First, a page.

The jury was expressly instructed not to answer the succeeding 7 issues inquiring as to negligence, unseaworthiness, damages, etc. if they found plaintiff not to be a seaman.
Counsel were not advised of the receipt of the inquiry or the Court's response until after the verdict was received and the jury discharged. Complaint is made of the legal sufficiency of this answer. For my purposes, I can assume that this procedure was permissible and the answer technically correct
Indeed, in this casual effort to expunge it all, the trial Judge was most inaccurate in admonishing the jury that "you should consider only the questions submitted * * *." I would assume that by reference to "questions submitted," he is there talking about his charge. I am sure the jury treated it thus. It was the trial Judge who at great length had discussed the Longshoremen's Act and its significance for an oil field worker injured in the geographical area of the Outer Continental Shelf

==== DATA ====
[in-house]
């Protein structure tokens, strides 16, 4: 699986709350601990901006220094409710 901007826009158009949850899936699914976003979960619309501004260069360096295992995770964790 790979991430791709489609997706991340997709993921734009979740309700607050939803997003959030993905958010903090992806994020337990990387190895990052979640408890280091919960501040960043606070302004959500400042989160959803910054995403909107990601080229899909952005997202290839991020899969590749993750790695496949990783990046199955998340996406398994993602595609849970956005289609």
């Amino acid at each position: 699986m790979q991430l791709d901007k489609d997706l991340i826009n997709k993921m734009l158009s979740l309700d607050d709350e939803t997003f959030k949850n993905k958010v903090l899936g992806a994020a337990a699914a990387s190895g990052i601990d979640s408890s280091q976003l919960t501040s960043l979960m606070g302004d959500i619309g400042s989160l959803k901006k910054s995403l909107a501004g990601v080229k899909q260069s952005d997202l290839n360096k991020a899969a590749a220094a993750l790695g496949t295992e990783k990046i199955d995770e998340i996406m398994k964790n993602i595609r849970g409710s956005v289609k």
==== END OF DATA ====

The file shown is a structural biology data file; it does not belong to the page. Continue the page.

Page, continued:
Evidence of payments received by an injured party from a collateral source should ordinarily be excluded, see A. H. Bull Steamship Co. v. Ligon, 5 Cir., 1960, 285 F.2d 936, 937, or use carefully confined. Cf. Page v. St. Louis Southwestern Ry., 5 Cir., 1962, 312 F.2d 84; Simmons v. Union Terminal Co., 5 Cir., 1961, 290 F.2d 453, 454; Davis, The Collateral Source Rule, Tex.Bar J., Vol. 26, January 1963, p. 31
As it is certain that this careful trial Judge made all of his rulings in the genuine belief that the evidence (and comment) was admissible, the minimum now required would be to send the case back for the Judge to evaluate the motion for new trial in the light of our categorical disapproval of his basic ruling